The History Of Aviator Sunglasses

Have you ever wondered where those cool big lenses and signature frame originated from? Maybe you are a little curious as to how aviation shades have gotten so big in recent years?

In this article I will discuss how "pilot glasses" began, as well as how they got where they are today. After reading this you may just decide on getting a pair for yourself!

The shades we know today were first created way back in 1936 by none other than Ray Ban. The reason they are known as "aviator sunglasses" is because they were specifically developed for pilots back in 1936. Pilots needed a good pair of anti glare sunglasses, and Ray Ban's design satisfied this requirement perfectly.

The design that Ray Ban came up with was actually modeled directly from the goggles being worn by the US military at the time. Since the aviator's debut, they have remained largely unchanged in design and are still standard issue for military pilots the world over.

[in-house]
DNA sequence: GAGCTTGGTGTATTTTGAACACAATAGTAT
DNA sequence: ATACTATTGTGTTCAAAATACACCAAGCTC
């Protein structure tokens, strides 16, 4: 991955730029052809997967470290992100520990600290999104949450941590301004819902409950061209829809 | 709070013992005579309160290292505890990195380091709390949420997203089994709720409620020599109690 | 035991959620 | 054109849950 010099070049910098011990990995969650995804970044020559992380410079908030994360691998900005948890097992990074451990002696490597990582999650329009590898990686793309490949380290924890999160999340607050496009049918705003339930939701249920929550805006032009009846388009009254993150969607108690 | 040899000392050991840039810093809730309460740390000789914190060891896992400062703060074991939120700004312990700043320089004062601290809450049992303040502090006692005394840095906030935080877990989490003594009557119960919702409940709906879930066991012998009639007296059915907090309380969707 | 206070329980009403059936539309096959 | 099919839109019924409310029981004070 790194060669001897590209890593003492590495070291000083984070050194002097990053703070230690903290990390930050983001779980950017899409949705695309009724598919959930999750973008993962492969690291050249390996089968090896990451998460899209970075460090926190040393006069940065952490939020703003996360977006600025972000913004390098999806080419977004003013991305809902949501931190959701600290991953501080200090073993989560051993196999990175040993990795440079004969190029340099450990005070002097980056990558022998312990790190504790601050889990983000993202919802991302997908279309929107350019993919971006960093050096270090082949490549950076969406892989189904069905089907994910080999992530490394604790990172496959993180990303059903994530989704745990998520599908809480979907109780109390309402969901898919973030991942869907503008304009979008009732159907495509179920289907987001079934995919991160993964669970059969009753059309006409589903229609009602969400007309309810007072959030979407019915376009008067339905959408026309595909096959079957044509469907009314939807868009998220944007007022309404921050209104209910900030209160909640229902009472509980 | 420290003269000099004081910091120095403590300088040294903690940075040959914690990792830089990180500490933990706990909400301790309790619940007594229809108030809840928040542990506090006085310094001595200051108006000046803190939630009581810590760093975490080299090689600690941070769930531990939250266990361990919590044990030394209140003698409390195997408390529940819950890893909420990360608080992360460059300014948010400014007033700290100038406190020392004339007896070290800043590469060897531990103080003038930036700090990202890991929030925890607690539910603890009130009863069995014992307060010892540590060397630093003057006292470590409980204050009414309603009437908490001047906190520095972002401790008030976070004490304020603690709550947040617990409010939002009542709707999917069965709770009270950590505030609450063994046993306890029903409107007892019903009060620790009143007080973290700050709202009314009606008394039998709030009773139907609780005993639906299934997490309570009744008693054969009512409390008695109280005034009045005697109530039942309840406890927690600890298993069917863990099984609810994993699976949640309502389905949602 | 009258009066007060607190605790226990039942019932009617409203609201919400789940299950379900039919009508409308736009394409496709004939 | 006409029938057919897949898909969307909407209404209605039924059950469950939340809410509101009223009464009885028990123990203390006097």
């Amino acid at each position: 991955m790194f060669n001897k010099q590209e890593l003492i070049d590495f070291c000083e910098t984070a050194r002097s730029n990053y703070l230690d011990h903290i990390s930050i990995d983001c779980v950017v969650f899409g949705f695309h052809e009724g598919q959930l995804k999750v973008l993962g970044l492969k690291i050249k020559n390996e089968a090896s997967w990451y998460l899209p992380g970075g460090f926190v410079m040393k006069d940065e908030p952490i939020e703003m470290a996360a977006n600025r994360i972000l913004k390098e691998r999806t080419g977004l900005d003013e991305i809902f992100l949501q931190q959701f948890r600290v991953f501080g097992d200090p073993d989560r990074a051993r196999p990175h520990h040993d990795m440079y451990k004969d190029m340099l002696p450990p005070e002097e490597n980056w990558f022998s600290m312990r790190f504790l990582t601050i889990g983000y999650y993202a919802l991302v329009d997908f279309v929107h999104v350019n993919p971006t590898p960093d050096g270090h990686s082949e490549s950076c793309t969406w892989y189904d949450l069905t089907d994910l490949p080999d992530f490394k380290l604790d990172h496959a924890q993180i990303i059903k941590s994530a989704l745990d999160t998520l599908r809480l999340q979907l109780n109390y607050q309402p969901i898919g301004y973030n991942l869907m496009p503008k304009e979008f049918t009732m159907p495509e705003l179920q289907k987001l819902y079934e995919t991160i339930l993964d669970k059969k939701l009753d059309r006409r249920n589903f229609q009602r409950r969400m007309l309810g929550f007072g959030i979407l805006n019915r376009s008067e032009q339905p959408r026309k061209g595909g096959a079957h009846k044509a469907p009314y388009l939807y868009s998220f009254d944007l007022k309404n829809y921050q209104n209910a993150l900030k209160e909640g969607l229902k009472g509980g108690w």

Maybe even more interesting is how aviation shades have naturally taken off with the general public (no pun intended).

Ray Ban started selling aviator sunglasses to the public a year after they were created; in 1937. During the years many different companies have now started making their own pilot shades – Both name brand and no name sunglasses.

Different technologies have also come into fashion … Some of them stay and some of them go. For instance, have you seen those mirrored aviator glasses that were popular in the movie Top Gun? Those are a technology all their own.

Even different lenses are sometimes used, but glass is still the most popular. Perhaps the biggest change has been all the different colors coming out. Blue, purple, and pink are just a few of the colors you can now find being filtered on aviation glasses.

Celebrities have also been boosting these shades reputation as of late – Many of the largest stars can be seen wearing them.

All of the above combined have contributed to the huge success of aviator sunglasses. We can only expect them to get even more popular in the near future.



Source by Cody Kahl